Melissa Rivers On Her Mother's Feminist Legacy

Melissa Rivers On Her Mother's Feminist Legacy

Melissa Rivers chats with V on her mother’s legacy, gratitude in Hollywood and her take on the Golden Globes.

Melissa Rivers chats with V on her mother’s legacy, gratitude in Hollywood and her take on the Golden Globes.

Text: Nadja Sayej

When Joan Rivers started out as a comedian in 1960, she was lambasted for talking about birth control on national TV—even saying the word ‘pregnant’ was forbidden. Up until that point, female comedians were accustomed to being cute, not challenging. Joan Rivers changed the game with her loudmouth style of witticisms, which will never be forgotten, especially with “Joan Rivers Confidential,” a new picture book, which offers a behind-the-scenes look at the trailblazing New York comedian through her 50 years of show business from the 1950s onward. Compiled by her daughter Melissa Rivers and a family friend Scott Currie, Rivers was a comedian who kept everything. There are newspaper clippings, old photos, diary snippets, typewritten jokes on index cards, posters and endless pages of rare ephemera. In a phone interview from her home in California, Melissa Rivers chats with V on her mother’s legacy, gratitude in Hollywood and her take on the Golden Globes.

How did the book release go?

I’m thrilled but it was so personal. It’s a photo essay, which is challenging. I can tell a story through words but telling a history through photos, but when I saw the actual first copy of the book, I cried. My mom would have been thrilled, but she would have been annoyed I was doing the project. When I was throwing my mom’s 80th surprise birthday—she hated surprises—it was going to be a big party and all her friends were coming but my aunt died three days before and we had to cancel it. When I told her what we were planning, she was furious. When I read her the RSVP list, she got so excited: ‘all those people were going to come for me?’ she was crying at the amazement of what we pulled off.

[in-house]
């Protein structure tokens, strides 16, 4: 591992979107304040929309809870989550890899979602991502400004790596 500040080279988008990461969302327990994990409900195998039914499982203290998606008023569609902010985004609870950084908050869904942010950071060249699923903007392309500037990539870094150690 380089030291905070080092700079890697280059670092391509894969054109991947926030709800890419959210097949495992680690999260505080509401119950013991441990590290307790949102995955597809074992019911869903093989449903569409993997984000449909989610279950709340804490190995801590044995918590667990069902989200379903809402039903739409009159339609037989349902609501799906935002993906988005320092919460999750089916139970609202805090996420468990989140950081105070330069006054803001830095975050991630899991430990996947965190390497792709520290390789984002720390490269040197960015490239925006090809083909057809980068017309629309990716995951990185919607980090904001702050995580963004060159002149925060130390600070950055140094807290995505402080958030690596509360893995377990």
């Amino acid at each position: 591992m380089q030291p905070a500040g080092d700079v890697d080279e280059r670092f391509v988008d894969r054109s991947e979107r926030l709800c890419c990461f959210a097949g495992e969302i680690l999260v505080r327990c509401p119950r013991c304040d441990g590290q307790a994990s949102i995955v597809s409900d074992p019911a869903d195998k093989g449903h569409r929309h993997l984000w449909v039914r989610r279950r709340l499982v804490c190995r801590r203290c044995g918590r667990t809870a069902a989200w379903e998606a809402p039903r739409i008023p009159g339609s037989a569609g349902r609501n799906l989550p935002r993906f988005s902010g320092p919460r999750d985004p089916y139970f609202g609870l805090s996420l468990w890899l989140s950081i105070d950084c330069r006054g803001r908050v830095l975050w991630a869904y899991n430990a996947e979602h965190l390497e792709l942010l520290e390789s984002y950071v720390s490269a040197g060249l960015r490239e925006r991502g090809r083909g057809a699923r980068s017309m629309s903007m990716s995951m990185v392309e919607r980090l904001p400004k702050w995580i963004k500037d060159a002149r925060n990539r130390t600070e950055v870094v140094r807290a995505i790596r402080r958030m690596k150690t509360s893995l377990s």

She broke so much ground for female comedians, is she unrecognized?

My mom was so work-oriented, she had blinders on. She just wanted to do what she wanted to do and wouldn’t let anyone stop her. In those moments, I don’t think of themselves as a trailblazer. My mother was never obsessed her legacy or her past. Yet, she did so much. She acknowledged it when she was older. Her frustration was she felt shunned by the whole community by many years. She spoke openly about that.

You’ve said before you can’t stop working, why is that?

My mother was a work horse beyond all recognition. That’s how I was raised, we are all so fortunate making a living in the profession we want to be in. That’s such a gift. She was driven by insecurity, fear, ambition, she was the daughter of immigrants and was raised by that immigrant work mentality.

What drives you?

Ambition, fear, all the same things, I have much more of a “chip on my shoulder” and I mean that quotes, to prove myself. Nothing in my family has ever been taken for granted. My mom and I were once in New York doing a press event and the TV network got a car for us. She turned to me and said “I’m 80 years old and someone still got a car to come and get me. Isn’t that fantastic?” That’s an amazing attitude.

That’s funny because some biting bitterness to her work; so beyond her mask she was grateful?

Always, beyond. I was raised with gratitude that goes into guilt. every day I pull up to the gates in my house, every day I say to myself, ‘be grateful for this now because when it’s all gone, you can say you lived in a house with petty gates.’